Silkscreen print on cotton handkerchief in various designs, embroidered
approx. 40 x 40 cm
Edition: 10 + 3 AP
Marcel Odenbach’s annual edition for the Kölnischer Kunstverein is based on this year’s Vereinsgabe. The silkscreen prints on cotton handkerchiefs, which vary in size and color, are complemented by the sentence embroidered in gold “man weiß ja, was damals passiert ist” (you know what happened back then). The picture motif, the head of a lamb, stems from Odenbach’s fascination with the story about the recently completed restoration of the Ghent Altar by Jan and Hubert van Eyck (created between 1432 and 1435), after which it became clear that the original depiction of the lamb had been intended by the artist himself to be interpreted differently. Ecclesiastical censorship led over five centuries to the overpainting of the lamb, which can be considered a form of iconoclasm— the surprising thing is that it has human features and seems to interact with the viewer. Instead of the eyes of the lamb, Odenbach now added his own eyes. Finally, the choice of motif also has to do with his own biography: for example, he tells us that as a Cologne native he was greatly influenced by a city in which relics and above all the pictorial sources in the Catholic Church are overrepresented with the iconographic symbolism of the altarpieces. The print of the face on handkerchief is not only a reference to the Turin Shroud, another Catholic symbol, but also refers in particular to his earlier installation Alles Gute kommt von Oben from 2005, in which the portrait of the Ethiopian Emperor Haile Selassie was shown on 150 handkerchiefs laid out on the floor (presented in the exhibition Ethiopia and Germany in the GRASSI Museum of Ethnology, Leipzig and Goethe-Institut Addis Abeba, 2006). With this he reflected the appearance of the emperor, who liked to see himself as “Lord of the Lords” and let such cloths rain from the sky after feeding the poor.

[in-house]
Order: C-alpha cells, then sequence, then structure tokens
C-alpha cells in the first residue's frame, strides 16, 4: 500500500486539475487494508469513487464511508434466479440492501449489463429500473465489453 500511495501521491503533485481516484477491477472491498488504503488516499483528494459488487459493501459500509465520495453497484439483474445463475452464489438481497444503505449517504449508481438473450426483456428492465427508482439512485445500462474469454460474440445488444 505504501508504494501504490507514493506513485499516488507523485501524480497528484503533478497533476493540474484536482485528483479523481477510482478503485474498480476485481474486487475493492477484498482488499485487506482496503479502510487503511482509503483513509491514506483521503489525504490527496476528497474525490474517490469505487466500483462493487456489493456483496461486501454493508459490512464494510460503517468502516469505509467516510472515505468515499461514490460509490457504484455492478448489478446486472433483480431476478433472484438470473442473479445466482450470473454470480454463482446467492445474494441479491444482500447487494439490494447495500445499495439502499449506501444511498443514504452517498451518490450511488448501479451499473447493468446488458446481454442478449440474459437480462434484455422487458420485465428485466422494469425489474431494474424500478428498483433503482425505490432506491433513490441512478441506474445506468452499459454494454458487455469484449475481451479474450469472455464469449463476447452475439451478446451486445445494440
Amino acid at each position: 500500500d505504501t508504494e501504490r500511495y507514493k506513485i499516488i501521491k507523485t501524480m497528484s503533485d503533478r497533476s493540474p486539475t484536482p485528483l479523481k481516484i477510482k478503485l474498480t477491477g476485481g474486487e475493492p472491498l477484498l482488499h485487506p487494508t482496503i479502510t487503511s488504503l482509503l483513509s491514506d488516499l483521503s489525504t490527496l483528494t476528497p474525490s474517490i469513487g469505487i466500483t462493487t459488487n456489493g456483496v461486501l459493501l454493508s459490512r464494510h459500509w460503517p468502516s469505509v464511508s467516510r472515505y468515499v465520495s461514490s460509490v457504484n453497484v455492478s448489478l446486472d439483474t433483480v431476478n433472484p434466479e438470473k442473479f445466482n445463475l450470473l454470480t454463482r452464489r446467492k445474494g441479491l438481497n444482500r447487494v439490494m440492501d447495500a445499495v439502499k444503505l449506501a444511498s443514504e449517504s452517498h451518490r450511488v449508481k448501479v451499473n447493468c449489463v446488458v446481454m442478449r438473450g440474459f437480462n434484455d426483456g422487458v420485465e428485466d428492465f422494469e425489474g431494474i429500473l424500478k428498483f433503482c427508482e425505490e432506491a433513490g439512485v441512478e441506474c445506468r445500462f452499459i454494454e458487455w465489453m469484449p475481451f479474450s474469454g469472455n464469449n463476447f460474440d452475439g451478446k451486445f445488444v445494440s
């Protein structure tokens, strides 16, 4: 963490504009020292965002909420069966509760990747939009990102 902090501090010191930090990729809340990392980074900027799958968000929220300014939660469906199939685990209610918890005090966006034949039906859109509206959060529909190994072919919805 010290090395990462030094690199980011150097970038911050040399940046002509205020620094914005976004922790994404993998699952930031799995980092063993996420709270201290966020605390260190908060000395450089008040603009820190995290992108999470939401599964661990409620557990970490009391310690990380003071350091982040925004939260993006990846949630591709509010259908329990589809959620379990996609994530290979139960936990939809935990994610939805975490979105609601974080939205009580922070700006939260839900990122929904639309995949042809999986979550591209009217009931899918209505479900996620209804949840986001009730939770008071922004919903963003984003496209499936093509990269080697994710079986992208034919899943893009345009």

Marcel Odenbach (*1953 in Cologne, lives ibid.) has been professor at the Düsseldorf Art Academy since 2010. He was recently awarded the Wolfgang-Hahn-Prize 2021 of the Society for Modern Art at the Museum Ludwig. His works have been shown in numerous important solo and group exhibitions since 1978. His most recent solo exhibitions include Kunsthalle Nürnberg, Fine Arts Museum, Ho Chi Minh City (both 2020), National Gallery of Modern Art, Mumbai (2018), Kunsthalle Wien (2017) and Tel Aviv Museum of Art (2016).